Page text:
Red Mango Returns To Los Angeles
The opening, slated for Oct. 26 at 1011 S. Figueroa St., will introduce Angelenos to the first store in L.A. since the now-defunct inaugural Westwood location, according to Red Mango L.A. Live franchise owner Kathy Hamill.
Yogurtland and Pinkberry, which currently operate 330 and 240 locations worldwide respectively, will be direct competitors for Red Mango, which has 471 locations worldwide, according to the International Frozen Yogurt Association.
Besides a new dessert option, the induction of Red Mango into L.A. Live could also bring a new wave of people to the downtown center, known for its expensive parking, events and dining.
Compared to other eateries in the downtown landmark, Red Mango is the only one containing one “$” on Yelp, the most affordable rating on the business review forum. All other dining options, including Yard House and Katsuya, have either “$$” or “$$$” ratings
The L.A. Live Red Mango will also be self-serve, meaning customers will serve themselves as opposed to having an employee fill the cup. Unlike Pinkberry, who only operates full-service stores, Red Mango has both self-service and full service locations.
While some Red Mango locations are made self-serve because of small locales, making the L.A. Live location self-serve “a very conscious decision,” according to Hamill.
“It adds to the affordability," she explains. "After catching a game at Staples Center, or a movie at Regal, customers will be able to come in and control how much they spend.”
Yogurtland, on the other hand, only operates self-serve locations.
Katherine Irvin, assistant manager of a Yogurtland in Ladera Heights, Calif., said self-serve locations support Yogurtland’s idea of letting its customers make their own yogurt creations.
With Pinkberry and Yogurtland dominating the “froyo” scene in Los Angeles, much of Red Mango’s success will depend on promoting the differences of its product.
“We offer a product superior to that of our competitors,” says Hamill. “Red Mango’s frozen yogurt is the only yogurt whose probiotics don’t die in the freezing process.”
Pinkberry, Yogurtland and Red Mango’s products all possess the National Yogurt Association’s “Live and Active Cultures” seal—which denotes the presence of healthy probiotics in the yogurt—and Irvin assured that the probiotics in Yogurtland’s offerings were alive and well.
According to Red Mango’s website, however, its yogurt contains GanedenBC30, a probiotic known for withstanding freezing temperatures better than others.
It’s all about the price
But offering stronger probiotics should be the least of Red Mango’s worries, at least according to University of Southern California student Kaitlin Anselmo.
Anselmo, who is familiar with Red Mango from growing up in New York, said she doesn’t frequent L.A. Live because of how expensive it is.
“If I’m going to make the trek out to Red Mango from USC, they better offer cheaper prices than Pinkberry,” said Anselmo.
As an L.A. resident, Hamill is aware of how expensive L.A. Live can be and says the average customer at Red Mango will spend $3 to $4 in one visit.
This sits below the average sale of $4.95 at the nearby Pinkberry in Little Tokyo but above the average sale of $3 at the Yogurtland a few blocks south on Figueroa.
For others, Red Mango’s arrival downtown—cheap or not, probiotic or antibiotic—doesn’t mean that much.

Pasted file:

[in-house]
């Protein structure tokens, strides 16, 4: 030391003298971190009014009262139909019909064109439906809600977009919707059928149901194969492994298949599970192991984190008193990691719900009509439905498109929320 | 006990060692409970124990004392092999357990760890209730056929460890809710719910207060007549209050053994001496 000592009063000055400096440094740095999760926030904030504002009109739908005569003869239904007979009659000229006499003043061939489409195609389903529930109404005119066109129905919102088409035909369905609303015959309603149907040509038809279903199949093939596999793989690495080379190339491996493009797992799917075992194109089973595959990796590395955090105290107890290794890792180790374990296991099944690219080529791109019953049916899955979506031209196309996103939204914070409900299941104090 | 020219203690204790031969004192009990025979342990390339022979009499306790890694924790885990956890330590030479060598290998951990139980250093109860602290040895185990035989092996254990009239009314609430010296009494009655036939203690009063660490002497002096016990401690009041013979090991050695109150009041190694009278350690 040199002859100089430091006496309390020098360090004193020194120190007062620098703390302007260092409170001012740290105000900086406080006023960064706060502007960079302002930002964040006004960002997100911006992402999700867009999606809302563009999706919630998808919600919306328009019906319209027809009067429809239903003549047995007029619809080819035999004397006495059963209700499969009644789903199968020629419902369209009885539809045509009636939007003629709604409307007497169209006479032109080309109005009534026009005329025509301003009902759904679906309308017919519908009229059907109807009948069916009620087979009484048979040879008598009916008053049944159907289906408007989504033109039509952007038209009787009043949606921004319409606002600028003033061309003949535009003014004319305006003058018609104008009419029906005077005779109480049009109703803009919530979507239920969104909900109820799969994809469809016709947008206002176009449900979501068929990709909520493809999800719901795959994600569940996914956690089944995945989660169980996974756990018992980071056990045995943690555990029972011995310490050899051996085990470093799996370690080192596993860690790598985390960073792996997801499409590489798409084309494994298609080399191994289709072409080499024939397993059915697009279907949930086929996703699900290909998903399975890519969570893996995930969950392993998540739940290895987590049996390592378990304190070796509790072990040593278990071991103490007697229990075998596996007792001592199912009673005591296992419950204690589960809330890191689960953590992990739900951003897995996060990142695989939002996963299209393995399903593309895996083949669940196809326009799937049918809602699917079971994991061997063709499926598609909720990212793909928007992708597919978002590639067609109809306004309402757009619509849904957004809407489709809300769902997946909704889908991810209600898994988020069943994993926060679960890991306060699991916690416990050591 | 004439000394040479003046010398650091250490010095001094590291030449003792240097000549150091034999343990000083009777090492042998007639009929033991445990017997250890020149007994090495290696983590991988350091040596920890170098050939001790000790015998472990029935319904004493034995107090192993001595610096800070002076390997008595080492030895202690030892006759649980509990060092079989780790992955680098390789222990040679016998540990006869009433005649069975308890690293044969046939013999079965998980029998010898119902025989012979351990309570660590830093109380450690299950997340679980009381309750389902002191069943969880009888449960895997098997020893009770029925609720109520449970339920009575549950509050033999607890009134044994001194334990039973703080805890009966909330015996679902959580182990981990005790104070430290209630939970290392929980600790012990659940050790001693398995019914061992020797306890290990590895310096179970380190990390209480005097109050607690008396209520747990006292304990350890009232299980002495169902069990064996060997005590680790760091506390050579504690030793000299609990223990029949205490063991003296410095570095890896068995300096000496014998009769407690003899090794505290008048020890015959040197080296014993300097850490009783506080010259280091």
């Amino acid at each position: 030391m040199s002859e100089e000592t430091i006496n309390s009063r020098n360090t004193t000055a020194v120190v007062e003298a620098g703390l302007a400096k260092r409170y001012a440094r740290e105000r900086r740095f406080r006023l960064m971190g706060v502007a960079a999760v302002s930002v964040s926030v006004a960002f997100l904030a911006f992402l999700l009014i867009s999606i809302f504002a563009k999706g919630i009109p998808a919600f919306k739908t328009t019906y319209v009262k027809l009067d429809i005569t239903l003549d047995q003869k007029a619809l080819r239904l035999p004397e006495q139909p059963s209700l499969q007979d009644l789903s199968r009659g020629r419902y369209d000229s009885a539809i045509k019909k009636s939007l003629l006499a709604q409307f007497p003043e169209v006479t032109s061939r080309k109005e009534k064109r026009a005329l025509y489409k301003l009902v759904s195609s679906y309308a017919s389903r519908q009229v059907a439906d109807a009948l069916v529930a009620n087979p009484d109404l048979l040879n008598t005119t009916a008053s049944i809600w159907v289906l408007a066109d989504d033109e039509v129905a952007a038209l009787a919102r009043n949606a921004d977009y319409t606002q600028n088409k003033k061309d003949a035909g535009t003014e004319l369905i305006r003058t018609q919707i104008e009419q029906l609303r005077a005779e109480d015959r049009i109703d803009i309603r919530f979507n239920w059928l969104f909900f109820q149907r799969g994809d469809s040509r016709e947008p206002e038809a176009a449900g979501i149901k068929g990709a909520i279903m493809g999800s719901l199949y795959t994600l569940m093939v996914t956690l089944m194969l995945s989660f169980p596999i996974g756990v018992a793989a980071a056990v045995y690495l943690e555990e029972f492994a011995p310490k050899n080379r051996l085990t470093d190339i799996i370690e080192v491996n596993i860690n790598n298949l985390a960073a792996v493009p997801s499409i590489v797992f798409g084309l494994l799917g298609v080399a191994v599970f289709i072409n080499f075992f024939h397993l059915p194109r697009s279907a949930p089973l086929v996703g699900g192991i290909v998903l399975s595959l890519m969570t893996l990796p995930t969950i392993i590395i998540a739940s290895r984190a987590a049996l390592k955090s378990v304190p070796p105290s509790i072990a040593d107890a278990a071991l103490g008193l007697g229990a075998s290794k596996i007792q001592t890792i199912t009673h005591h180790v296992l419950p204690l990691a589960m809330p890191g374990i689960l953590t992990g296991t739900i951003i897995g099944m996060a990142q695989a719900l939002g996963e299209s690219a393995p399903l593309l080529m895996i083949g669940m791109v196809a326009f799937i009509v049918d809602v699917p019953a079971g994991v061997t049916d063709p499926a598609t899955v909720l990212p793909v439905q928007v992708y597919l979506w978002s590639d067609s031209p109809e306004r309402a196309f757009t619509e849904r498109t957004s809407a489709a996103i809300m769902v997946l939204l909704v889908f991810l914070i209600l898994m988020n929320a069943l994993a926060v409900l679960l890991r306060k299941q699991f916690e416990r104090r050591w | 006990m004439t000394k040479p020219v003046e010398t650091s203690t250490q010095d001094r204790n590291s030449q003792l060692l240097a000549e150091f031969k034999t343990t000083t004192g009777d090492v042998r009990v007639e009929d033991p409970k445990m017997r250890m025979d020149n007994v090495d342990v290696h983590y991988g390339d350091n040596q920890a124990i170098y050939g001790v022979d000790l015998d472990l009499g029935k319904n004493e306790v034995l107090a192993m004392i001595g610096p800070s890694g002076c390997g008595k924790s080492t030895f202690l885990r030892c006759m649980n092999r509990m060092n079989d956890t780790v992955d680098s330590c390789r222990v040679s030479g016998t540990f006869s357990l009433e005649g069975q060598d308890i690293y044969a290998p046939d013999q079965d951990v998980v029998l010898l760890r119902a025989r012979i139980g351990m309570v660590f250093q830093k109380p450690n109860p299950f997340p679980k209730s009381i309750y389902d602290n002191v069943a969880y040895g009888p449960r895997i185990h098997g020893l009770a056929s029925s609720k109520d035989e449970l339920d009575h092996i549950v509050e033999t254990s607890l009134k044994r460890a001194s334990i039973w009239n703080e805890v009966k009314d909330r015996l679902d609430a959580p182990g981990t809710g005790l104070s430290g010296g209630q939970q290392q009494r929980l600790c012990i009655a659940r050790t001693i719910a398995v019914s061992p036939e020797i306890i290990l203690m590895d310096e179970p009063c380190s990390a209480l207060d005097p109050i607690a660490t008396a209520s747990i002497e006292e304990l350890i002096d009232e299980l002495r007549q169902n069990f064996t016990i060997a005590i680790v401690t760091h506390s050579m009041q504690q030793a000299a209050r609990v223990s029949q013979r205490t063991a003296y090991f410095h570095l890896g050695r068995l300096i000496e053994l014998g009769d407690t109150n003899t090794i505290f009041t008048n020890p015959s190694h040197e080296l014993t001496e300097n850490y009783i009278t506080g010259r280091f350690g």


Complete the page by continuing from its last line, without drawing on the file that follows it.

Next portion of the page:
Edgar Gonzalez-Aguilar, 22, who has lived in L.A. for the past six years and lives downtown, says he welcomes Red Mango, but it's just another frozen yogurt place and he would like to see fewer cars and more people at the outdoor music events at Grand Park.
Red Mango, who?
The lack of familiarity with the company is Hamill’s main concern.
“We need customers ... repeat customers,” she said.
Getting customers into the store may prove challenging. The yogurt chain started in South Korea and then found success in most major cities across the U.S., except for L.A.
When interviewed in front of the sign-bearing storefront at L.A. Live, Ana Cruz, 17, had never heard of Red Mango and had no idea what the establishment offered.
“I don’t know what that is. Like, the fruit? Red mango? Yeah, I know what that is,” Cruz said.
“Introducing Red Mango to residents of L.A. will be difficult,” said Hamill. “But L.A. Live has a great marketing team that works with different folks and does pairings.”
Red Mango may pair up with Regal Cinemas at L.A. Live and offer moviegoers a discount on a cup of Red Mango on a certain day as long as they present a coupon.
Entering the big leagues
The storefront where Red Mango will operate was the first opening to be leased at L.A. Live in five years, and Hamill is aware of the pressure that comes with landing a spot at the popular downtown center. However, Hamill said she’s confident the No. 1 Zagat-rated product will sell itself, and she’s more concerned about making a positive impact in the community.
Hiring 15 local youth as team members was the first step, and connecting with high schools and college students will be the next.
Aside from offering a 10 percent discount to USC students who present their student I.D. during the first two weeks, she hopes to connect with students by offering 20 percent of profits to local high school and university clubs who host their fundraisers with Red Mango—five percent more than what Yogurtland offers.
Red Mango isn’t the only one-dollar-sign addition to L.A. Live this year. New, cheaper dining options, like Smashburger and Tom’s Urban 24, will be coming to the center late 2013, according to an L.A. Live press release, and could help Red Mango make it in L.A. the second time around.